When it comes to electricity, in the Mid-Atlantic Region, forward power prices saw a modest uptick in the past week, primarily due to colder weather forecasts and a rally in natural gas prices, which lent support to overall energy prices. Natural gas prices saw an increase in four out of five trading sessions last week, influenced by a combination of factors such as weather conditions, contract expirations for November 2023, and decreased trading volumes in the market. Looking at power forwards for the 2024-2028 term in this region, prices inched up by 1% along the price curve. Over the past month, these prices climbed by 4%, but they remain 7% lower compared to the same period last year. Examining recent trends, the month-to-date average day-ahead settlement price in the West Hub stands at $37.07 per megawatt-hour (MWh), representing a 16% increase over the September average but a notable 61% decrease when compared to last year’s figures.

Meanwhile, in the Great Lakes Region, power forwards in the 2024-2028 term in the Great Lakes Region, prices remained unchanged across the price curve over the past week. Over the course of the past month, these prices increased by 4%, but they are 5% lower when compared to the same period last year. Looking at the month-to-date average day-ahead monthly settlement price, COMED recorded $30.23/MWh, marking a 10% increase over the September average but showing a substantial 54% decline compared to last year. In AdHub, the average stood at $34.99/MWh, reflecting a 19% increase from last month but a 40% decrease compared to the same time last year.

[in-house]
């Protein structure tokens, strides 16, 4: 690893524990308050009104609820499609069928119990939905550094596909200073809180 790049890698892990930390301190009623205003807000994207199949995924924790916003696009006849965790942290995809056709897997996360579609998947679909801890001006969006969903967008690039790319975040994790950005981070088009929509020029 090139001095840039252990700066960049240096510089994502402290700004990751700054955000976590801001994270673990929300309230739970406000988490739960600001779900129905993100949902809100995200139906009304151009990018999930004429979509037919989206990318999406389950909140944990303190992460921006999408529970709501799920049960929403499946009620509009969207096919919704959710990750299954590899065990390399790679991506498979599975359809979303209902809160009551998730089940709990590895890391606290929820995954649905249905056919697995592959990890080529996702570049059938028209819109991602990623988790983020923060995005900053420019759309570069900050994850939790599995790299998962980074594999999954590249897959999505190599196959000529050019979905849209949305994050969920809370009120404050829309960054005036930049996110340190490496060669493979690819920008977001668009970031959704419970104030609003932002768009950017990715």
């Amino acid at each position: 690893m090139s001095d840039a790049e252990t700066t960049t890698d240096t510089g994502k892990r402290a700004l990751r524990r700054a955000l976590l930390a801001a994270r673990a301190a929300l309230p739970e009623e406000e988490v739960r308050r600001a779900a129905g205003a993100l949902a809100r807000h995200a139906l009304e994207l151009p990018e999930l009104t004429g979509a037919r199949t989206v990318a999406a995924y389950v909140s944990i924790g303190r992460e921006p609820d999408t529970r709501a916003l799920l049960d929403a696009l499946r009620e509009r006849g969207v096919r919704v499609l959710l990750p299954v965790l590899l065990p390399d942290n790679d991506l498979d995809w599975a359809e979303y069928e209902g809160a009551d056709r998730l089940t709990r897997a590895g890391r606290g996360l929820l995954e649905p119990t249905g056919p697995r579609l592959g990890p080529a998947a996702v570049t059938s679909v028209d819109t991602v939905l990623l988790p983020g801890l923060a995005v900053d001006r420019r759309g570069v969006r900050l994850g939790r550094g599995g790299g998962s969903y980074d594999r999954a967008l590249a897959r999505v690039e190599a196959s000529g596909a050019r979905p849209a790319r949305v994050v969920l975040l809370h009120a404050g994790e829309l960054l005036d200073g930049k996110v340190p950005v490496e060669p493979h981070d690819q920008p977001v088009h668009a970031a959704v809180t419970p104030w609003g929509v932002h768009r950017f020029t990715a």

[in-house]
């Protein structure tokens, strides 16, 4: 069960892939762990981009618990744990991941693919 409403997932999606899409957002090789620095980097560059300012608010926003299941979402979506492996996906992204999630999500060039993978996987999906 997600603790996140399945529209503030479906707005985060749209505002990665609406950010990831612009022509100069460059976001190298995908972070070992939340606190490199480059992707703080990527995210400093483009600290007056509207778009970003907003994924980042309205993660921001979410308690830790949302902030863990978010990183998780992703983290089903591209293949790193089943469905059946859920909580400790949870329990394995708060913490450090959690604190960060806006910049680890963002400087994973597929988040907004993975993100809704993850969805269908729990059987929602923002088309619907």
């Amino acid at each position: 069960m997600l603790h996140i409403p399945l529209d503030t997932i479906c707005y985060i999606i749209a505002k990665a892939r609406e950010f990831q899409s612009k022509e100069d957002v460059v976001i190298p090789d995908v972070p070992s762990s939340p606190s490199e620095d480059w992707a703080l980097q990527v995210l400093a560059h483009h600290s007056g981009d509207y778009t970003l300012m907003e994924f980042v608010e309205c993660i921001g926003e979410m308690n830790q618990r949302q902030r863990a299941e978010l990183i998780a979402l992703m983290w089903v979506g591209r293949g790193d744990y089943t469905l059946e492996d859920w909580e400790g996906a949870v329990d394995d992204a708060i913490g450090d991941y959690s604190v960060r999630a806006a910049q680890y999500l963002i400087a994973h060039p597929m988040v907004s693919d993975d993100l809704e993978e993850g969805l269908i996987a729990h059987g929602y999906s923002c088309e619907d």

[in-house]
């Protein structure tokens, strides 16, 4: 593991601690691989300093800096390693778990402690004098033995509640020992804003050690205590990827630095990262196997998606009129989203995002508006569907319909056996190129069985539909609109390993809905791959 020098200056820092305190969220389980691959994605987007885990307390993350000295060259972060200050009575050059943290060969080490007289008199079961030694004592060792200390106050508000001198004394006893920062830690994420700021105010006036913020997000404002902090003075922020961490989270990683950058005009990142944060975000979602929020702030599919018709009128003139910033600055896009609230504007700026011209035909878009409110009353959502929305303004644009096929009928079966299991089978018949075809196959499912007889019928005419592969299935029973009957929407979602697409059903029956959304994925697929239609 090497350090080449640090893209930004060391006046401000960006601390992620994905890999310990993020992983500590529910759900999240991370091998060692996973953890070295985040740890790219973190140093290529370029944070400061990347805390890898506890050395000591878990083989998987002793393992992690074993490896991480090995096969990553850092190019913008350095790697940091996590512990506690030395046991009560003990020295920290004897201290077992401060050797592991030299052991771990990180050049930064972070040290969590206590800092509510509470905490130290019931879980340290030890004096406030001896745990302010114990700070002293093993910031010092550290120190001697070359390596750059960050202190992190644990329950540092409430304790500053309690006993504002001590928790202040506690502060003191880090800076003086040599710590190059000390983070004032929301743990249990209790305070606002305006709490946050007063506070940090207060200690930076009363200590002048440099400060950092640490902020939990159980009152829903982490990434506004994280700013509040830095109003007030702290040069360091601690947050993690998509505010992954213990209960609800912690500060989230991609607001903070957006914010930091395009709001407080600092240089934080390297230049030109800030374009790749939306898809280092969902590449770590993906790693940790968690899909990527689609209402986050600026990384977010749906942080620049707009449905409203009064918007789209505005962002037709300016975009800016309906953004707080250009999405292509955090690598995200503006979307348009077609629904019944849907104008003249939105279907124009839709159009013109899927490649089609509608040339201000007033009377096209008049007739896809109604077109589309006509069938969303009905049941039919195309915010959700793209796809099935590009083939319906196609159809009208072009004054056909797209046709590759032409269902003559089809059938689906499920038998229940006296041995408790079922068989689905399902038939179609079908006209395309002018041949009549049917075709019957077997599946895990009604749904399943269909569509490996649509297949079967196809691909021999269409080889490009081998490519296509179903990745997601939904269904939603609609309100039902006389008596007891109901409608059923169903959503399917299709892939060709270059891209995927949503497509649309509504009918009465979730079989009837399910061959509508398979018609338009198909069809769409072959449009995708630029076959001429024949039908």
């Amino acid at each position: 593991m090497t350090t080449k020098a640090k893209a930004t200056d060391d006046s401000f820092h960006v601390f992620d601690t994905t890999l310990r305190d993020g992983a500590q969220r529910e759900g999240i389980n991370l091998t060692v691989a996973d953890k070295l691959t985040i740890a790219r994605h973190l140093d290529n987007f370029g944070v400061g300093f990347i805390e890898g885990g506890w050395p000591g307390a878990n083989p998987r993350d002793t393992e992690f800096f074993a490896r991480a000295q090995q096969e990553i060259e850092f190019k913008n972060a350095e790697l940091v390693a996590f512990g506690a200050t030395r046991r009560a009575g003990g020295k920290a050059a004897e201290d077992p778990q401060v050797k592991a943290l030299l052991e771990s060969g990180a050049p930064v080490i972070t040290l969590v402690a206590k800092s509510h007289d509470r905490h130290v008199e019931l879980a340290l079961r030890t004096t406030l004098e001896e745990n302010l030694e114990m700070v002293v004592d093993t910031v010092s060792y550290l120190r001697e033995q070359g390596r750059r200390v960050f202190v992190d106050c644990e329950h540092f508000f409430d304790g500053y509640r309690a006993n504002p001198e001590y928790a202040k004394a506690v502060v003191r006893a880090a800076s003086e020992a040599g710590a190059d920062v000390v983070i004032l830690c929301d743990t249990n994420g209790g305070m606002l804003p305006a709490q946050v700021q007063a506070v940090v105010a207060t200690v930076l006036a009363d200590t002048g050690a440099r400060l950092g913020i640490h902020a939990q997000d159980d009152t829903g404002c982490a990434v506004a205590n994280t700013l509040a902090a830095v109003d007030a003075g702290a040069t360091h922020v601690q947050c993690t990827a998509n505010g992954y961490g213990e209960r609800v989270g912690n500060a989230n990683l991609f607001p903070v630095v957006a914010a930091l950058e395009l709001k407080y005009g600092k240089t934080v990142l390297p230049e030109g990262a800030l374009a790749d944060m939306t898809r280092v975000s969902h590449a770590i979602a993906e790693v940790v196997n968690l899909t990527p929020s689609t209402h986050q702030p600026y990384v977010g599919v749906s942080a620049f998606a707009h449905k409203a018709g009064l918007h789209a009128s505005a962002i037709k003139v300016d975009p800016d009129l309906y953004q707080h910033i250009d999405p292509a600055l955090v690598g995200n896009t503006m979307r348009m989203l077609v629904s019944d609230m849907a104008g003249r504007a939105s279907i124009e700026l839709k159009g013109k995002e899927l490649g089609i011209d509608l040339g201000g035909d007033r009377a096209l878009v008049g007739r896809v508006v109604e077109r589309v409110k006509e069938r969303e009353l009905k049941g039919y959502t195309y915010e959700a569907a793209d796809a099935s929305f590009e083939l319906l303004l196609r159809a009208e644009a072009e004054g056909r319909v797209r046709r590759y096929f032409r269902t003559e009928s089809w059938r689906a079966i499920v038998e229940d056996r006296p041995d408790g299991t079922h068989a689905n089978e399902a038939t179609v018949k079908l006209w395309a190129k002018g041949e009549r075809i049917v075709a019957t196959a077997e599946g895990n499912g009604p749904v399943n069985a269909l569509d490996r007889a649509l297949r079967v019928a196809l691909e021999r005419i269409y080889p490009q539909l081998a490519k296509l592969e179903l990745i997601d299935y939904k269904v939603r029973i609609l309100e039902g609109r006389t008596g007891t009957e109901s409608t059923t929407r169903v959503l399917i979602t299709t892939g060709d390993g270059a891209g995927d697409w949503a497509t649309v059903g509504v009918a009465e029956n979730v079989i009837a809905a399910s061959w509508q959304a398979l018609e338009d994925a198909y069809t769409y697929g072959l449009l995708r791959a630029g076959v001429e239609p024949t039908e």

In Michigan, the settlement price for October thus far is $32.67/MWh, demonstrating a 4% increase compared to the previous month but a 38% decline when compared to the September monthly average. On the other hand, Ameren reported a monthly settlement price of $32.67/MWh, marking a 5% increase month-over-month but a 39% decrease compared to the previous year.

F&D Partners was very successful in navigating one of the most volatile years in the energy markets by helping our clients save tremendously.

Contact us today for the newest strategies in the energy markets for 2023, 2024 and 2025.